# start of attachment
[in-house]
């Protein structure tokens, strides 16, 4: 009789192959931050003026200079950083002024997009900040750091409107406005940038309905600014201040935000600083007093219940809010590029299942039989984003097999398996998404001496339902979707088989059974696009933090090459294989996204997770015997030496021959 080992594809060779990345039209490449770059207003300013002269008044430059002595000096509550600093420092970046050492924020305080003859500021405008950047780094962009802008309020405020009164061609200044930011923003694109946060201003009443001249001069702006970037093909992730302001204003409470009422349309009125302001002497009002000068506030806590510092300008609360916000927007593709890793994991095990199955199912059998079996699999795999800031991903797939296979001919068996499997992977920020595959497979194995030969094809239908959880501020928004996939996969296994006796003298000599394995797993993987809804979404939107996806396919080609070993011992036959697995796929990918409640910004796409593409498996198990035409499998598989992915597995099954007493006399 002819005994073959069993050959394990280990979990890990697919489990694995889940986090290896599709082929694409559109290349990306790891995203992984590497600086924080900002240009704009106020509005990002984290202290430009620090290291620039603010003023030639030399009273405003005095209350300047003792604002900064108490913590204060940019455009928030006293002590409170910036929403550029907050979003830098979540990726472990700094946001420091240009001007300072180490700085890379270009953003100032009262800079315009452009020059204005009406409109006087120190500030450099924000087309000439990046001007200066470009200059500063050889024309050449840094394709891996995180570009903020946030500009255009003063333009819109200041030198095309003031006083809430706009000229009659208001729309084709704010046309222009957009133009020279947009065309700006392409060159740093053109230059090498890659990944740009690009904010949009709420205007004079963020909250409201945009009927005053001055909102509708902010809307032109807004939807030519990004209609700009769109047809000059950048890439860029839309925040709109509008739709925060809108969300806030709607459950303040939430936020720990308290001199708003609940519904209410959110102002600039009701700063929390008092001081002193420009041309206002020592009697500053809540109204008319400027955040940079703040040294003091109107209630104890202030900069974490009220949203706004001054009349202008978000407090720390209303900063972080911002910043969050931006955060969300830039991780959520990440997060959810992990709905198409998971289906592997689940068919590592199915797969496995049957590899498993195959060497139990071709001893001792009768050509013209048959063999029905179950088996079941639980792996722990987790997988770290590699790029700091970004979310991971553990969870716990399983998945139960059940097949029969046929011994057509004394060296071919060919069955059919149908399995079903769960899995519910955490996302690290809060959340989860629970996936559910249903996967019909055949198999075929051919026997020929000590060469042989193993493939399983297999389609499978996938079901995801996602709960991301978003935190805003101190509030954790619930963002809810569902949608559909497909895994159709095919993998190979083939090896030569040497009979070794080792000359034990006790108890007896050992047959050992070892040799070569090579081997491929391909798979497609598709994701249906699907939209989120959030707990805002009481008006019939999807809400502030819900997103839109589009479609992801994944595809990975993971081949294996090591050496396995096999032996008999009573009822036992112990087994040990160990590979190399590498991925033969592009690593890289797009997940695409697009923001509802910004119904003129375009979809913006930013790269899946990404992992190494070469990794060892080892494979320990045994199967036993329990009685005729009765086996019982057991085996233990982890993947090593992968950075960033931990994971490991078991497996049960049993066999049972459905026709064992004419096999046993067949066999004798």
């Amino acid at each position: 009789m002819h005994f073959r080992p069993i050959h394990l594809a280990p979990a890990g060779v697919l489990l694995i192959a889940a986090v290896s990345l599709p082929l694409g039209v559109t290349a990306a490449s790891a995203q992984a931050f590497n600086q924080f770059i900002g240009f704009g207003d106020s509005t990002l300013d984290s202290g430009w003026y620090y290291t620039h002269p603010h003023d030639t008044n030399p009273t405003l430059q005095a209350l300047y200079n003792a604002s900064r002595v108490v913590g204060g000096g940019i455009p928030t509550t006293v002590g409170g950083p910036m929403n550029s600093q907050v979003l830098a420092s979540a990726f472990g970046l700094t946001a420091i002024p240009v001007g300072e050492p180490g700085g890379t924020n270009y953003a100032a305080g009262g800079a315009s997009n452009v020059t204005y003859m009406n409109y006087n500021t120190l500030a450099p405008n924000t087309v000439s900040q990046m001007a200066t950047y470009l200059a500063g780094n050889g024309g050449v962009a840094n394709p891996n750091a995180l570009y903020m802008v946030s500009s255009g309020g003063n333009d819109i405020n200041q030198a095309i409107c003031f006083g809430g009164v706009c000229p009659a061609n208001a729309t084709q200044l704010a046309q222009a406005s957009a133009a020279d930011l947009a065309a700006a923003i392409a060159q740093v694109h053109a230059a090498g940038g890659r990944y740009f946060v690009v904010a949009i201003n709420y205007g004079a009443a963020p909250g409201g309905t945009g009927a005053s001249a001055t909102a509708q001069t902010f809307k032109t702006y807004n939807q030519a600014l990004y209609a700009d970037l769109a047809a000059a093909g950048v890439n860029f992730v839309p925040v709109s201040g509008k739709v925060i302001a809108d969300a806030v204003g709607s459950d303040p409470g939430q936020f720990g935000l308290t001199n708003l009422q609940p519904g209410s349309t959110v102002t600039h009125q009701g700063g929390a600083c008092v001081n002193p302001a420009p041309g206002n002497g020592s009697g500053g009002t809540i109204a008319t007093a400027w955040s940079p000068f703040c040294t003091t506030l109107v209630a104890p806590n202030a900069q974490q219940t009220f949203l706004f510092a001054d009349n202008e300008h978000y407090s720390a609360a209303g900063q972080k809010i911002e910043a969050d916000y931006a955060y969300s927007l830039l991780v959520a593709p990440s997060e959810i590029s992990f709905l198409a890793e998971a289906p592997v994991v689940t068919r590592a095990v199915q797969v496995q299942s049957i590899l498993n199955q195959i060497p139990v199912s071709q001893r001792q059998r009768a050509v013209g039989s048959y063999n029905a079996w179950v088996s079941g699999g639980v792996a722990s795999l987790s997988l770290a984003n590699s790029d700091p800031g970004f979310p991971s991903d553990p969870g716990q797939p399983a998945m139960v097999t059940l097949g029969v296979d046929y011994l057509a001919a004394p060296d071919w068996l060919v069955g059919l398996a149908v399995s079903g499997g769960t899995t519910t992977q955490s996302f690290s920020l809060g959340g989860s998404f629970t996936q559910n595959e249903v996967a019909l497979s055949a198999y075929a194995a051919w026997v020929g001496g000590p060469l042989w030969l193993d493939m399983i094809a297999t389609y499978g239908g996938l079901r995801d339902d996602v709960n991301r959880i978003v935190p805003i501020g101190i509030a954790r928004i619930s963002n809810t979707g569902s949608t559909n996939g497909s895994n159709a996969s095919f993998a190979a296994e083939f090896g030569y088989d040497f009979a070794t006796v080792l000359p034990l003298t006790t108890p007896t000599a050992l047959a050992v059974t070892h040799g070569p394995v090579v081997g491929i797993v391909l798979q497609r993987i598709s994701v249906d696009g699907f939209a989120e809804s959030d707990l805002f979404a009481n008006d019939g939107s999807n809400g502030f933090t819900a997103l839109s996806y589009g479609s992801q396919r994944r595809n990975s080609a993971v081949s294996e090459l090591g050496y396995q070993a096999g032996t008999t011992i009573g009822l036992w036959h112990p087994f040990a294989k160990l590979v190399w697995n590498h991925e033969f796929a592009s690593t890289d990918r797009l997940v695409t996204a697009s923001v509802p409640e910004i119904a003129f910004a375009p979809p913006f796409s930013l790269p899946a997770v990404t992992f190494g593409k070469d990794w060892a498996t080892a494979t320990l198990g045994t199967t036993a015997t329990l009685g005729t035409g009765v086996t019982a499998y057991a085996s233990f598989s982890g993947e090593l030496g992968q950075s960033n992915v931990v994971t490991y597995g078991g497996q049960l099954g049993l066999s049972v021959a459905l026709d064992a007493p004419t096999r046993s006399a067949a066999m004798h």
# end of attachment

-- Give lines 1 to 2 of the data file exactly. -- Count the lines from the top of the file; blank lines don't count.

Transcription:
[in-house]
């Protein structure tokens, strides 16, 4: 009789192959931050003026200079950083002024997009900040750091409107406005940038309905600014201040935000600083007093219940809010590029299942039989984003097999398996998404001496339902979707088989059974696009933090090459294989996204997770015997030496021959 080992594809060779990345039209490449770059207003300013002269008044430059002595000096509550600093420092970046050492924020305080003859500021405008950047780094962009802008309020405020009164061609200044930011923003694109946060201003009443001249001069702006970037093909992730302001204003409470009422349309009125302001002497009002000068506030806590510092300008609360916000927007593709890793994991095990199955199912059998079996699999795999800031991903797939296979001919068996499997992977920020595959497979194995030969094809239908959880501020928004996939996969296994006796003298000599394995797993993987809804979404939107996806396919080609070993011992036959697995796929990918409640910004796409593409498996198990035409499998598989992915597995099954007493006399 002819005994073959069993050959394990280990979990890990697919489990694995889940986090290896599709082929694409559109290349990306790891995203992984590497600086924080900002240009704009106020509005990002984290202290430009620090290291620039603010003023030639030399009273405003005095209350300047003792604002900064108490913590204060940019455009928030006293002590409170910036929403550029907050979003830098979540990726472990700094946001420091240009001007300072180490700085890379270009953003100032009262800079315009452009020059204005009406409109006087120190500030450099924000087309000439990046001007200066470009200059500063050889024309050449840094394709891996995180570009903020946030500009255009003063333009819109200041030198095309003031006083809430706009000229009659208001729309084709704010046309222009957009133009020279947009065309700006392409060159740093053109230059090498890659990944740009690009904010949009709420205007004079963020909250409201945009009927005053001055909102509708902010809307032109807004939807030519990004209609700009769109047809000059950048890439860029839309925040709109509008739709925060809108969300806030709607459950303040939430936020720990308290001199708003609940519904209410959110102002600039009701700063929390008092001081002193420009041309206002020592009697500053809540109204008319400027955040940079703040040294003091109107209630104890202030900069974490009220949203706004001054009349202008978000407090720390209303900063972080911002910043969050931006955060969300830039991780959520990440997060959810992990709905198409998971289906592997689940068919590592199915797969496995049957590899498993195959060497139990071709001893001792009768050509013209048959063999029905179950088996079941639980792996722990987790997988770290590699790029700091970004979310991971553990969870716990399983998945139960059940097949029969046929011994057509004394060296071919060919069955059919149908399995079903769960899995519910955490996302690290809060959340989860629970996936559910249903996967019909055949198999075929051919026997020929000590060469042989193993493939399983297999389609499978996938079901995801996602709960991301978003935190805003101190509030954790619930963002809810569902949608559909497909895994159709095919993998190979083939090896030569040497009979070794080792000359034990006790108890007896050992047959050992070892040799070569090579081997491929391909798979497609598709994701249906699907939209989120959030707990805002009481008006019939999807809400502030819900997103839109589009479609992801994944595809990975993971081949294996090591050496396995096999032996008999009573009822036992112990087994040990160990590979190399590498991925033969592009690593890289797009997940695409697009923001509802910004119904003129375009979809913006930013790269899946990404992992190494070469990794060892080892494979320990045994199967036993329990009685005729009765086996019982057991085996233990982890993947090593992968950075960033931990994971490991078991497996049960049993066999049972459905026709064992004419096999046993067949066999004798």